He'll have to compete with the likes of Marlon Brando, Warren Beatty and Burt Reynolds for the position of my all-time favourite performer. Alan Alda hasn't got the dramatic talent of any of the others (some would say far from it) and as a filmmaker he was never important and never inventive. Yet, Alan Alda has a position in the business that few others can match. Not only has he enjoyed a successful career based on remarkably healthy ideals and political correctness (too correct for my taste, actually), but he has taken great pride in giving his audience pleasure and genuine moments of amusement. He comes off as one of the most unselfish men in the business, yet many who have worked with him - during the time of M*A*S*H or as a director - will tell you otherwise.
Obviously, it is no secret that there would be no Alan Alda as we know him today had it not been for M*A*S*H, which, along with Friends, is the most successful tv-series of all time. Alda was a young, semi-struggling actor of films and stage when he landed the role of Hawkeye Pierce for the show's start in 1972, and by the end of the very first season he was one of the most popular household names in the country. Such was his impact on the character and the show's popularity that the producers had to cast and write it based on how it would fit in with Alan's Hawkeye. Robert Altman's feature film from 1970 was and will always be acclaimed, but for most people, M*A*S*H will always be synonymous to Alan Alda and the character of Hawkeye Pierce. His charisma, humour and knack for simple comic relief stands firmly as the epitome of how to lead a tv-sitcom. Still, Alda would tell you that M*A*S*H was so much more than that.
To come from eleven years on M*A*S*H to new challenges in the film industry was never going to be easy. Alda already had the foundation of popularity on which he could build, but he was also going to be extremely associated with that one character. He chose to write and direct his films himself, and throughout the eighties Alda's choice was to make insightful, good-hearted character-dramas of middleaged, urban life. His debut feature, The Four Seasons arrived in 1981 to rave reviews, but unfortunately Alda wasn't quite able to thrive on the success.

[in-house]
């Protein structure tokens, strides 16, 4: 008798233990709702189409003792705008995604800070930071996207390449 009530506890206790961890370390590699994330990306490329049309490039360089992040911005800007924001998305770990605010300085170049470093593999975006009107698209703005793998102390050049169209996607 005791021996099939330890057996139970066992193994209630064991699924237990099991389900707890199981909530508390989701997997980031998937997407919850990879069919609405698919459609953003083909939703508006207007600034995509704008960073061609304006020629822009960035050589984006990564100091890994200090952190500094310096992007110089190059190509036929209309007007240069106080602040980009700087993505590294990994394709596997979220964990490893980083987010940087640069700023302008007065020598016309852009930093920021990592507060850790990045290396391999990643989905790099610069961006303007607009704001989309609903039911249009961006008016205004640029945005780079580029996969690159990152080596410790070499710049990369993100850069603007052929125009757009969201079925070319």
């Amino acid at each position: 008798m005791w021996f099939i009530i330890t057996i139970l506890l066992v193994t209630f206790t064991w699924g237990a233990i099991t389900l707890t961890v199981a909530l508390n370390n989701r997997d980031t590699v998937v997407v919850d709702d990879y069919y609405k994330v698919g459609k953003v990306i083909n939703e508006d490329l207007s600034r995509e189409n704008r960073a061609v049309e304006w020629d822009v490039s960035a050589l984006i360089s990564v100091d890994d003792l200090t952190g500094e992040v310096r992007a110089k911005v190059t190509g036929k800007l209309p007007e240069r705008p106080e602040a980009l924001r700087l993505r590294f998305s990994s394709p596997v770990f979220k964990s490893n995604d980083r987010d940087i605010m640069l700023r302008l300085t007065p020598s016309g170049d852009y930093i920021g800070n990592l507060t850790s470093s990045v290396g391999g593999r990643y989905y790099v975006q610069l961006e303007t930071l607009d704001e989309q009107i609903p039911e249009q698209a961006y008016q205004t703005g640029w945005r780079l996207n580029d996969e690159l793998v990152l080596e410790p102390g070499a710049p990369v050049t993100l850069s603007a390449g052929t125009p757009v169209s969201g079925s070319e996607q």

After the only moderately successfull Betsy's Wedding in 1990, Alda's career as a filmmaker had come to an end. He had been extremely selective as to accept roles in other films (only starring in Woody Allen's Crimes and Misdemeanors except from his own films throughout the entire decade) but as the nineties went along, he could be seen in more and more supporting roles in films with different amount of success. More often than not, these were not too challenging roles, and it is my definite opinion that we have never seen the best of Alan Alda on the big screen - and we probably never will. I was happier than anyone when in 2005, Alda recieved his first ever Academy Award nomination for his work in Martin Scorsese's The Aviator. But although he was brilliant in it, I'm not sure that he actually deserved it. However, it might open doors for him to take a few more challenging roles as his career meets its autumn. It has been a career that has given people more laughs and good-times than most others.
Sweet Liberty (1986)
"Alda's conception of this professor—as smug and insecure but basically a representative of solid, enduring values—casts a pall over the proceedings; still, if you don't expect too much and just ride along with the movie's conventionality there are enough enjoyable scenes to put you in a good mood." - Pauline Kael
Crimes and Misdemeanors (1989)
"Woody Allen himself plays a little, grubbing-for-a-living documentary filmmaker who falls in love but can't compete for the woman (Mia Farrow) against a darling of the media, a tall, egomaniacal TV producer played with a wonderfully smug, screwy abandon by Alan Alda." - Pauline Kael
M*A*S*H (TV Series) (1972-83) [CLICK FOR FULL QUOTES]